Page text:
Prevention And Control Of Chagas Disease: Narrowing The Gap Between Policy And Practice. Case Study On Indigenous Communities In Santa Cruz, Bolivia.
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Sanchez, B. (2015) Prevention And Control Of Chagas Disease: Narrowing The Gap Between Policy And Practice. Case Study On Indigenous Communities In Santa Cruz, Bolivia., no. 91.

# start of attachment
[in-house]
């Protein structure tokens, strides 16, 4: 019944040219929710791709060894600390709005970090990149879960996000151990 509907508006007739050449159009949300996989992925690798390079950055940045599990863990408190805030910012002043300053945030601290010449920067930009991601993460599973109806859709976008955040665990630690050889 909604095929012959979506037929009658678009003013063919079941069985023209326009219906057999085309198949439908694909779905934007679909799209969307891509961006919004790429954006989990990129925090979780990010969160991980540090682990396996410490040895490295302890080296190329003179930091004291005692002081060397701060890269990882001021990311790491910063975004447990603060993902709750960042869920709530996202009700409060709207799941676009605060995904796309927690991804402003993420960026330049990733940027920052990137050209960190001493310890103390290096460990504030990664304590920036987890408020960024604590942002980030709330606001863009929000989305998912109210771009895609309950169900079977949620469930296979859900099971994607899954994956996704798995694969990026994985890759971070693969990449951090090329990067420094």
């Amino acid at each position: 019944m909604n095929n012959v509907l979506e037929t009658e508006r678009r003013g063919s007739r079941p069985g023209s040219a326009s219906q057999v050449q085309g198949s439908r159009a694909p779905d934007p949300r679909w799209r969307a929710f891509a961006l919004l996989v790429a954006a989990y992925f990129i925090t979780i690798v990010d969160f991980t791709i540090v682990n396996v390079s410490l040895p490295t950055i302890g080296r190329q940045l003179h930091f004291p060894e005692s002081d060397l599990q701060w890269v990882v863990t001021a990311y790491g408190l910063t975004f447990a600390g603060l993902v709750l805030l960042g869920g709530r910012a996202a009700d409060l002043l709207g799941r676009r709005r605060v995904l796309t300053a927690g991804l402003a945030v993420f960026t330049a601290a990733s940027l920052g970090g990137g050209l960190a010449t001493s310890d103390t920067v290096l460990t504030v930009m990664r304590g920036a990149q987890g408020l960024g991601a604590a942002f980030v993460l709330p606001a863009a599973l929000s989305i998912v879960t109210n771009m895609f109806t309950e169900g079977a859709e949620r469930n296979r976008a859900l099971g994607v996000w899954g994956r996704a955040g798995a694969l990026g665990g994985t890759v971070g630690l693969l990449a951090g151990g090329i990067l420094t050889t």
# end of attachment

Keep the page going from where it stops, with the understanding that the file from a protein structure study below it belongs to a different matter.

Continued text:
Chagas disease (CD) or America Trypanosomiases is a life-threatening disease caused by a protozoan parasite called Trypanosoma cruzi (T. Cruzi). As Table 1 shows, it is most commonly transmitted to humans via a vector known as vinchuca (bug) that lives in the cracks of poorly constructed houses (WHO 2013) (appendix A). Further, this illness is a well-known disease of the poor and one of the most neglected tropical diseases in the world (WHO 2014a).Hence, It is believed to affect almost exclusively rural and powerless people living in rural parts of low-income countries (Hunt 2007). The same way, the disease persists due to deeper poverty and inequalities within sectors (Manderson 2009). Bolivia represents the world's highest prevalence rate on Chagas disease and hosts the peak percentage on indigenous population (Ministerio de Salud 2008). Accordingly, they are commonly recognized as the poorest and most marginalized, facing numerous social and health inequalities (Hunt 2007) Although political commitment has been increasingly expressed towards Chagas, it remains a major public health in Bolivia. (Gazzinelli et al 2012). That adverts that despite various efforts, needs remain unmet on the ground. In the face of that, this study aims to help understand to what extent the National Program for Chagas Disease in Bolivia respond to the reality of indigenous communities. Challenges and barriers of NPCD to respond to healthcare needs will be presented and further discusses. Lastly, in the attempt to help narrow the gaps between policy and practice, recommendations will be suggested.